Brain Connectivity & Machine Learning

Generic dynamics at criticality links brain structure to function

J.M. Cortes, J. Goñi, M.A. Muñoz and D.R. Chialvo. Generic dynamics at criticality links brain structure to function. Frontiers in Neuroinformatics, 2013 [pdf]
The relation, influence, and constraints between structure and function of the human brain is not yet well understood, even for the widely studied resting state. In the last decade, different topological descriptors, and dynamical models such as neural mass or more complicated coupling models have shown how dynamics produced upon a given structure can partially map the empirical functional connectivity. In this context, a number of experimental findings seem to support the conjecture that the brain works at (or near) criticality (for review see [1] and references therein). Theoretical approaches have shown that systems operating at this critical regime show multiple functional advantages, such as maximal memory storage, information transfer and dynamic range. Universality –stating that model specific details should not matter at criticality– is inherent to critical phenomena. Instead, only a few key traits such as dimensions, symmetries and conservation laws are relevant. Based on these ideas, we show here how very simple dynamical models running upon a given structural connectivity and tuned to its critical point can reproduce some relevant features of brain functioning at its resting state. It will also be shown how modifying some key aspects of the underlying structural connectivity affects the mapping between criticality and the empirical functioning.
In order to implement a parsimonious dynamics, we have followed previous studies [2] and considered the Ising model in which the network nodes have been linked by pairwise interactions and performed Monte Carlo simulations using the Metropolis rule, which drives the system to its corresponding equilibrium state at any given temperature [3]. For experimental structural and functional pairwise interactions, matrices representing a human connectome and its functional connectivity [4] were used. They consist of a partition of the human brain cortical surface in 998 regions, each of one resembling approximately 150 mm2.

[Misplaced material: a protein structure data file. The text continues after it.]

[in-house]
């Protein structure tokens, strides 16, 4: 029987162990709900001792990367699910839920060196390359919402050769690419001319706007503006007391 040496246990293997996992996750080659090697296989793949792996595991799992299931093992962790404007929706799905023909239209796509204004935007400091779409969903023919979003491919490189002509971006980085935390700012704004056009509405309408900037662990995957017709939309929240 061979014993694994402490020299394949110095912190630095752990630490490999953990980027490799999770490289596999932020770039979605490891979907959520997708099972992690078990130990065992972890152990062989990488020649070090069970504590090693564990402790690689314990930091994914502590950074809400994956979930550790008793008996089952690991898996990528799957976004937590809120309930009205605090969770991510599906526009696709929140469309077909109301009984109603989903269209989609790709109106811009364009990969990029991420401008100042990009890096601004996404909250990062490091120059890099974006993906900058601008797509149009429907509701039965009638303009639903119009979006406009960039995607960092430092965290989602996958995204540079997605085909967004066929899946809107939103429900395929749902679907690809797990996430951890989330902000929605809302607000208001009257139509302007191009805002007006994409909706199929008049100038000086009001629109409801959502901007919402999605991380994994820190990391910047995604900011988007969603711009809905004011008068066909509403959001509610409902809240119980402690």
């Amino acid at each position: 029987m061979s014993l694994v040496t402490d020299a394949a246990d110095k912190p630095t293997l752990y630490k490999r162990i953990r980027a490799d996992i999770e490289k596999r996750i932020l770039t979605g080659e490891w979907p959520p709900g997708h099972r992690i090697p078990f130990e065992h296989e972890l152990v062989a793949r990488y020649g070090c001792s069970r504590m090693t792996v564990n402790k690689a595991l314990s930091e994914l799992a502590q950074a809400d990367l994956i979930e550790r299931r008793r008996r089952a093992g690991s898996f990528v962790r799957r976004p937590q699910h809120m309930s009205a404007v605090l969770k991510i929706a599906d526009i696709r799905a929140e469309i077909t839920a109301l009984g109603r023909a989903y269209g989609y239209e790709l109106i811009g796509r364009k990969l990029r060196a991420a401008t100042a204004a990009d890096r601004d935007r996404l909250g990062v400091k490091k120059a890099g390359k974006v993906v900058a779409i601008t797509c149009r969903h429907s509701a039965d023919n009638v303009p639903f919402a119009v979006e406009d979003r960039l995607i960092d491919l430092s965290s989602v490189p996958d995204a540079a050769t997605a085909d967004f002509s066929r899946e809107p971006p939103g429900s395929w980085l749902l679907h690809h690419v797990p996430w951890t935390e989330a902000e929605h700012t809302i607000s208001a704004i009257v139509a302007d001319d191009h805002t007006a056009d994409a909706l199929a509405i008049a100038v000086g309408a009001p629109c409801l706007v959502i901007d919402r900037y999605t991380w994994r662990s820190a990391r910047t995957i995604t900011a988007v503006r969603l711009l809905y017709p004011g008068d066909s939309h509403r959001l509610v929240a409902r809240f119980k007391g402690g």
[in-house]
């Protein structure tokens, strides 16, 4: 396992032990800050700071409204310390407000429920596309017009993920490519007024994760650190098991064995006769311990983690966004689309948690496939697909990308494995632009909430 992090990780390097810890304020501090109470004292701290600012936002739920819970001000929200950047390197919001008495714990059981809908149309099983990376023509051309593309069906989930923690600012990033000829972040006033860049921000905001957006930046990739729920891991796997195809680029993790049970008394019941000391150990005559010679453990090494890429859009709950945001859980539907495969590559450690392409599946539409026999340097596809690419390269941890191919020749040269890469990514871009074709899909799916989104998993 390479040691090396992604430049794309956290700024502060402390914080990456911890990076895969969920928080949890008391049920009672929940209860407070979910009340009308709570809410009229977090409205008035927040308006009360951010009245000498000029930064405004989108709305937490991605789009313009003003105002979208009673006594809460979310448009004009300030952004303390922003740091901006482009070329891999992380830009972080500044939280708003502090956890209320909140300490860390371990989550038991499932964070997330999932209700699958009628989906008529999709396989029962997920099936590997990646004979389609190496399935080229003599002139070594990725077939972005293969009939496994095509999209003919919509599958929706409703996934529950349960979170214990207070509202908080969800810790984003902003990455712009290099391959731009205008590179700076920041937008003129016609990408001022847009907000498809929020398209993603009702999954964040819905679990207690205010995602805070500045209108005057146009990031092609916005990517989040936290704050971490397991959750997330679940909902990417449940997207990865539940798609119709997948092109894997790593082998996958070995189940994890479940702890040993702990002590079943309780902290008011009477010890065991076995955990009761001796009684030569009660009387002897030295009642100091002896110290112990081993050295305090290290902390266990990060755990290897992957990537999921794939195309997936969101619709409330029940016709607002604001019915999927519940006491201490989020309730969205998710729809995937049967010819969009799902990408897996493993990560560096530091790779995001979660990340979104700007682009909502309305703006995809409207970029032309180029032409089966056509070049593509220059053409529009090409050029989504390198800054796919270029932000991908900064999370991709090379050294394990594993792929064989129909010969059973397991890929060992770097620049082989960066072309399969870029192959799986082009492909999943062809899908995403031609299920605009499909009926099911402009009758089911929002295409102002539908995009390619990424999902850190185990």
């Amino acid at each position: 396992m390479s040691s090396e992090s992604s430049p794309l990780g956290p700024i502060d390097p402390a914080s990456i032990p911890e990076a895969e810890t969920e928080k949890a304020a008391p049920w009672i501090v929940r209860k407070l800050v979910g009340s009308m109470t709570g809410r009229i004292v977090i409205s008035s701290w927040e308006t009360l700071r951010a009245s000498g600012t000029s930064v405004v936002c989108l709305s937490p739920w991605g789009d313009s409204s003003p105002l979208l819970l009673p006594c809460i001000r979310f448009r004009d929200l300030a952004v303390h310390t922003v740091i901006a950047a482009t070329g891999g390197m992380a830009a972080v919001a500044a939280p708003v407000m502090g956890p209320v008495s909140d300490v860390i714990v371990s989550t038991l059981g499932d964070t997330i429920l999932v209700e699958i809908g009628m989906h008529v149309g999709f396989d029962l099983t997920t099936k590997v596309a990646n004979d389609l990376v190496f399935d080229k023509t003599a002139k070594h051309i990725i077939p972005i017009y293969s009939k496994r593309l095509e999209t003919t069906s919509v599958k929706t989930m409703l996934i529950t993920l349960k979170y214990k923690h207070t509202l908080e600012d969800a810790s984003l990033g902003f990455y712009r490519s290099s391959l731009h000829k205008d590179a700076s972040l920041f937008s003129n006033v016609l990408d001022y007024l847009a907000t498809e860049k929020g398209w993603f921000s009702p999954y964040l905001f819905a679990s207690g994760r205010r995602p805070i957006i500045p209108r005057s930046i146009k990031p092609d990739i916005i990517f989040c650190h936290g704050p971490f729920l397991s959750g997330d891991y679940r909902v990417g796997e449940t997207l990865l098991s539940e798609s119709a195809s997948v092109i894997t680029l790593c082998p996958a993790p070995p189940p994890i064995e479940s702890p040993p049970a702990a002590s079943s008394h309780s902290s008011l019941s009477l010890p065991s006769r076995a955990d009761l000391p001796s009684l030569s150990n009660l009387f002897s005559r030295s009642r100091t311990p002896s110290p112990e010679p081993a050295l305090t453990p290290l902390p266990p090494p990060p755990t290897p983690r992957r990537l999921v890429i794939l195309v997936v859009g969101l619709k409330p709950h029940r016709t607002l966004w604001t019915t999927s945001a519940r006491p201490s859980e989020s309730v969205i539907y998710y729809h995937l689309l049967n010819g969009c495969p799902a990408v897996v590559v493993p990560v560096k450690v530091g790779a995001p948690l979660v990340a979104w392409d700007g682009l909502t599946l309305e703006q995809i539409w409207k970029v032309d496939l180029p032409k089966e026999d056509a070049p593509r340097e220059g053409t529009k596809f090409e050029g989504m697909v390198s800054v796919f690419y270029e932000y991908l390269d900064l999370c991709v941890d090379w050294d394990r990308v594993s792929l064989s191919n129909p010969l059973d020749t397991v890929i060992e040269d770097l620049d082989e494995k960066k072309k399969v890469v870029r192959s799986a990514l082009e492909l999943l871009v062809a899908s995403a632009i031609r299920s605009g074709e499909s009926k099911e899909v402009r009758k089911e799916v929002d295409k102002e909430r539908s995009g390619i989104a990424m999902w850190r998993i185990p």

Simulations of the Ising model performed on the top of the structural connectivity matrix permitted to produce dynamics and subsequent in-silico functional connectivity matrices at different temperature values. Those matrices were then compared with the empirical functional connectivity. Interestingly, the similarity between empirical and in-silico matrices reach a maximum nearby the criticality temperature range. Based on these findings, we further analyse different aspects of the dynamics of the Ising dynamics and its connection to the rs-fMRI dynamics by using different Information-theory approaches that has been previously obtained for the Ising model.
[1] D. R. Chialvo. Emergent complex neural dynamics. Nature Phys, 6:744–750, 2010.
[2] D. Fraiman, P. Balenzuela, J. Jennifer, and D. R. Chialvo. Ising-like dynamics in large-scale functional brain networks. Phys Rev E, 79:061922, 2009.
[3] J.J. Binney, N.J. Dowrick A.J. Fisher, and M.E.J. Newman. The Theory of Critical Phenomena. Oxford University Press, Oxford, 1993.
[4] P. Hagmann, L. Cammoun, X. Gigandet, R. Meuli, C.J. Honey, V.J. Wedeen, and O. Sporns. Mapping the Structural Core of Human Cerebral Cortex. PLoS Biol, 6:e159, 2008.

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